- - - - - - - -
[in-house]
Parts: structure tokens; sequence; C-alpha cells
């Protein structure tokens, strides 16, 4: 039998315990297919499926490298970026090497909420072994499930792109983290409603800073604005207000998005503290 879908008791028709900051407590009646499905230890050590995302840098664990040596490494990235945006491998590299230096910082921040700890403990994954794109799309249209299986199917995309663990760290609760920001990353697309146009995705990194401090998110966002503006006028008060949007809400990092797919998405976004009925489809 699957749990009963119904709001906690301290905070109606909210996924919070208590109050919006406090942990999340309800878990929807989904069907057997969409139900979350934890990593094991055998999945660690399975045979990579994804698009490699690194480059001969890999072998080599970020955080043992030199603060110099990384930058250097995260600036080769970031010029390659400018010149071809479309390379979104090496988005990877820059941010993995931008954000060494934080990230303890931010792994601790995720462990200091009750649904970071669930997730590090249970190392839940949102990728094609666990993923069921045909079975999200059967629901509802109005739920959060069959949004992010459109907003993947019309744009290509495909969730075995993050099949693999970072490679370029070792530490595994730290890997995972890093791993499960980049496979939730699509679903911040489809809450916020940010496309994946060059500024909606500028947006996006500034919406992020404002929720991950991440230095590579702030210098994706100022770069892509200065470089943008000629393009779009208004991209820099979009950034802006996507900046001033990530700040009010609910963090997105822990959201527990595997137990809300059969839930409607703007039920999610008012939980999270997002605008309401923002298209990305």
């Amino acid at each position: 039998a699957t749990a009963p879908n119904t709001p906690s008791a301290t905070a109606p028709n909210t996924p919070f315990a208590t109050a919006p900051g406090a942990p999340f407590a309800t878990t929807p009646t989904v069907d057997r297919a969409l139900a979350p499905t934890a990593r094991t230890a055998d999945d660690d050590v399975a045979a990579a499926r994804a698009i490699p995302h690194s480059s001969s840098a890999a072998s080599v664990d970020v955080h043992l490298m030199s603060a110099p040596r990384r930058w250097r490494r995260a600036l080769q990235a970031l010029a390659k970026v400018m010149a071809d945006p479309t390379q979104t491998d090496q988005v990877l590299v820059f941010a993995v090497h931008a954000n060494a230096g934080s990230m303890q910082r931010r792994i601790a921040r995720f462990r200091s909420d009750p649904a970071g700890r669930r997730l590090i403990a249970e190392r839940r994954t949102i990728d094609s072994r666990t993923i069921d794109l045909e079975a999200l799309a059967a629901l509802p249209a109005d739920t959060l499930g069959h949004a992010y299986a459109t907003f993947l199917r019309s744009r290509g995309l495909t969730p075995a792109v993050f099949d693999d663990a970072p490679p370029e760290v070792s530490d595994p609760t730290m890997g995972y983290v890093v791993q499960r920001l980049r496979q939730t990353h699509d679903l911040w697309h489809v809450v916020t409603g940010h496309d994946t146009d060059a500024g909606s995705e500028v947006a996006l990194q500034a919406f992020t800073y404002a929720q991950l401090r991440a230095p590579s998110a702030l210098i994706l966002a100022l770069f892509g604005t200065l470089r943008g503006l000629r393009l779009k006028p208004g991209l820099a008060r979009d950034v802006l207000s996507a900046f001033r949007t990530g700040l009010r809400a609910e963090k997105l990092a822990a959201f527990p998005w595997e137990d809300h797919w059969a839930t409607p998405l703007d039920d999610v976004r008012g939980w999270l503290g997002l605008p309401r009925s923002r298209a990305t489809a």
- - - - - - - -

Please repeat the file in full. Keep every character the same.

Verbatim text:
[in-house]
Parts: structure tokens; sequence; C-alpha cells
């Protein structure tokens, strides 16, 4: 039998315990297919499926490298970026090497909420072994499930792109983290409603800073604005207000998005503290 879908008791028709900051407590009646499905230890050590995302840098664990040596490494990235945006491998590299230096910082921040700890403990994954794109799309249209299986199917995309663990760290609760920001990353697309146009995705990194401090998110966002503006006028008060949007809400990092797919998405976004009925489809 699957749990009963119904709001906690301290905070109606909210996924919070208590109050919006406090942990999340309800878990929807989904069907057997969409139900979350934890990593094991055998999945660690399975045979990579994804698009490699690194480059001969890999072998080599970020955080043992030199603060110099990384930058250097995260600036080769970031010029390659400018010149071809479309390379979104090496988005990877820059941010993995931008954000060494934080990230303890931010792994601790995720462990200091009750649904970071669930997730590090249970190392839940949102990728094609666990993923069921045909079975999200059967629901509802109005739920959060069959949004992010459109907003993947019309744009290509495909969730075995993050099949693999970072490679370029070792530490595994730290890997995972890093791993499960980049496979939730699509679903911040489809809450916020940010496309994946060059500024909606500028947006996006500034919406992020404002929720991950991440230095590579702030210098994706100022770069892509200065470089943008000629393009779009208004991209820099979009950034802006996507900046001033990530700040009010609910963090997105822990959201527990595997137990809300059969839930409607703007039920999610008012939980999270997002605008309401923002298209990305």
């Amino acid at each position: 039998a699957t749990a009963p879908n119904t709001p906690s008791a301290t905070a109606p028709n909210t996924p919070f315990a208590t109050a919006p900051g406090a942990p999340f407590a309800t878990t929807p009646t989904v069907d057997r297919a969409l139900a979350p499905t934890a990593r094991t230890a055998d999945d660690d050590v399975a045979a990579a499926r994804a698009i490699p995302h690194s480059s001969s840098a890999a072998s080599v664990d970020v955080h043992l490298m030199s603060a110099p040596r990384r930058w250097r490494r995260a600036l080769q990235a970031l010029a390659k970026v400018m010149a071809d945006p479309t390379q979104t491998d090496q988005v990877l590299v820059f941010a993995v090497h931008a954000n060494a230096g934080s990230m303890q910082r931010r792994i601790a921040r995720f462990r200091s909420d009750p649904a970071g700890r669930r997730l590090i403990a249970e190392r839940r994954t949102i990728d094609s072994r666990t993923i069921d794109l045909e079975a999200l799309a059967a629901l509802p249209a109005d739920t959060l499930g069959h949004a992010y299986a459109t907003f993947l199917r019309s744009r290509g995309l495909t969730p075995a792109v993050f099949d693999d663990a970072p490679p370029e760290v070792s530490d595994p609760t730290m890997g995972y983290v890093v791993q499960r920001l980049r496979q939730t990353h699509d679903l911040w697309h489809v809450v916020t409603g940010h496309d994946t146009d060059a500024g909606s995705e500028v947006a996006l990194q500034a919406f992020t800073y404002a929720q991950l401090r991440a230095p590579s998110a702030l210098i994706l966002a100022l770069f892509g604005t200065l470089r943008g503006l000629r393009l779009k006028p208004g991209l820099a008060r979009d950034v802006l207000s996507a900046f001033r949007t990530g700040l009010r809400a609910e963090k997105l990092a822990a959201f527990p998005w595997e137990d809300h797919w059969a839930t409607p998405l703007d039920d999610v976004r008012g939980w999270l503290g997002l605008p309401r009925s923002r298209a990305t489809a």